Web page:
Chertoff reflective, defensive about his term

Friday - 12/19/2008, 8:21pm EST

By Max Cacas
FederalNewsRadio

We are now just one month and one day away from inauguration and the Bush administration's point man on homeland security is beginning to take stock of his five years safeguarding the nation.

In the past four years, DHS Secretary Michael Cherotoff has used his year-end speech as an opportunity to review progress at his agency. However, mindful that the days are dwindling down for him to head one of the biggest agencies in the federal government, Chertoff decided to do something different in a speech delivered in the historic Riggs Library at Georgetown University.

"I'm going to look back over the last five years," Chertoff said, "because its an opportunity for me to reflect on my tenure in the department."

In many ways, says Chertoff, the genesis for the Department of Homeland Security came from the aftermath of one of the worst calamities to befall this country, at least since the Japanese attack on Pearl Harbor.

"It's well known that the president told Attorney General John Ashcroft several days after 9/11, 'Don't let this happen again.' And in many ways, the touchstone of the president's entire effort with respect to security is don't let this happen again."

On 9/11, Chertoff was still new as the head of the Criminal Division of the Justice Department. But Chertoff says the seeds of his involvement in what would become the Department of Homeland Security were sown as he struggled to make sense of what had been known about the attacks and the attackers:

At that time there was most notably a huge division between the intelligence-gathering function of the government and the law enforcement function. As head of the Criminal Division, for example, I was not permitted to know what was in the files of the FBI that had been gathered based on FISA-generated intelligence. That was forbidden to me. It was forbidden territory to me.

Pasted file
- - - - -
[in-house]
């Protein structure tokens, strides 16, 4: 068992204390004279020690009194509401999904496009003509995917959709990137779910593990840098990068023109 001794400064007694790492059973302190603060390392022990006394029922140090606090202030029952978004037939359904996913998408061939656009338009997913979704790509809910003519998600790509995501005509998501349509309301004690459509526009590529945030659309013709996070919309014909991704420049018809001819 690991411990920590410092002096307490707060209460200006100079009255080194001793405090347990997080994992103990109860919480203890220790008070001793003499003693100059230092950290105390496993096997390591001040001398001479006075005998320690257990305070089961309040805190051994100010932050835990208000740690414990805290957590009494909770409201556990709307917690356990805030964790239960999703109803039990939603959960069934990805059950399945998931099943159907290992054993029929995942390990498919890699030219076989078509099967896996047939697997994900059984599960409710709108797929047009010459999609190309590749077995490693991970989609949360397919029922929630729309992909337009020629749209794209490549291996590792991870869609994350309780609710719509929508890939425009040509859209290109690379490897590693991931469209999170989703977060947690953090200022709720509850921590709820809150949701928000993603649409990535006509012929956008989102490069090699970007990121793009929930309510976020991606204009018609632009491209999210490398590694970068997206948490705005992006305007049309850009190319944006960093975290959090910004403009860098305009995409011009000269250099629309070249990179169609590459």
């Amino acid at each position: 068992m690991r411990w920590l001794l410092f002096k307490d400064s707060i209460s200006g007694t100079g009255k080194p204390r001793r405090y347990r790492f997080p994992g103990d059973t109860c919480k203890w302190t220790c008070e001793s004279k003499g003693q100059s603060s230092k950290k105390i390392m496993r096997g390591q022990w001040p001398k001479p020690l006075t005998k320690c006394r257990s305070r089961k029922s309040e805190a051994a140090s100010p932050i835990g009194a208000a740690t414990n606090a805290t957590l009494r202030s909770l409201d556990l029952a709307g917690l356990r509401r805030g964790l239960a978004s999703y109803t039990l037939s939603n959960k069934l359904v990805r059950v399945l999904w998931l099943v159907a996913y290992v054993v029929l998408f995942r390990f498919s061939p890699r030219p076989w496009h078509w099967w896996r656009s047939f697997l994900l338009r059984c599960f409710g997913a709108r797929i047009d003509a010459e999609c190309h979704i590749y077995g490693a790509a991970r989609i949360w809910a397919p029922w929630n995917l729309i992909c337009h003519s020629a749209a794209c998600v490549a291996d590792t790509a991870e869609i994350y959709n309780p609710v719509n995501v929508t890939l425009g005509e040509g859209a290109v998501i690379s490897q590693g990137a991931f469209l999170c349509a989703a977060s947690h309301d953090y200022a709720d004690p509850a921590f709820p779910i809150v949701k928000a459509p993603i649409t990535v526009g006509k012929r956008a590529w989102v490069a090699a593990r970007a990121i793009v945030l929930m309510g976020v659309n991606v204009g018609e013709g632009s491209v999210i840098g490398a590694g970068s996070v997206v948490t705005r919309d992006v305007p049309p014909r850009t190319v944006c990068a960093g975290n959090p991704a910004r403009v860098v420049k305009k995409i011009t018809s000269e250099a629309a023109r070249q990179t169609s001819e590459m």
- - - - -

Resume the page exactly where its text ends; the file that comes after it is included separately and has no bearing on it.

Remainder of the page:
And I remember on September 11th, I was probably, other than Bob Mueller, the first senior Justice Department official at the Strategic Operations Center at the FBI on the fifth floor, and as we tried to put together who the hijackers were and what the plan was, I remember recognizing how little we knew about what we were facing.

And part of that was a reflection of my own situation, having been deliberately kept in the dark by the law, which forbade anybody on the intelligence side of the house to tell me anything they knew about terrorism.

It could not come over to me until we had reached a point that a case was ready to be prosecuted, and only then could I receive it and the intelligence gathering would be shut down.

I spent a moment on this because it's striking that we lived deliberately having put ourselves in the dark. And that reflection of those early hours, that there was much that we didn't know that we could have known I think has been part of what has animated me over the years I've worked on this.

Chertoff went on to recount the efforts to rid both the law enforcement and intelligence communities of the so-called "stove-pipes" that served as a wall keeping all the agencies from sharing information, and working as a team. A situation, Chertoff says, is now resolved with the passage of the Patriot Act, the first Homeland Security directives, the overhaul of the FBI, setting up the National Counterterrorism Center and , of course, the controversy over setting up the Department of Homeland Security in 2003. Chertoff says since then, his department has faced monumental challenges on a daily basis:

The challenge of this department is enormous, and let me put it in some kind of context here. On an average single day, this department screens more than two million air travelers. We inspect more than 300,000 cars crossing the border. We check 70,000 shipping containers for dangerous materials at our ports, and we work with the private sector to secure thousands of pieces of critical infrastructure, whether they be bridges and dams or chemical plans and cyber systems.

Every day we rescue hundreds of people in danger or distress, and we naturalize more than 3,200 new American citizens and conduct 135,000 national background -- national security background checks during the course of a year.

Chertoff also took time to recount improvements at FEMA, in the wake of organization-wide failure after Hurricane Katrina, to the more successful outcomes of dealing with the California wildfire, Midwest floods, tornadoes as well as Hurricanes Gustav and Ike. Chertoff seemed to be taking issue with those in the new administration and congress who want FEMA to be an independent agency again: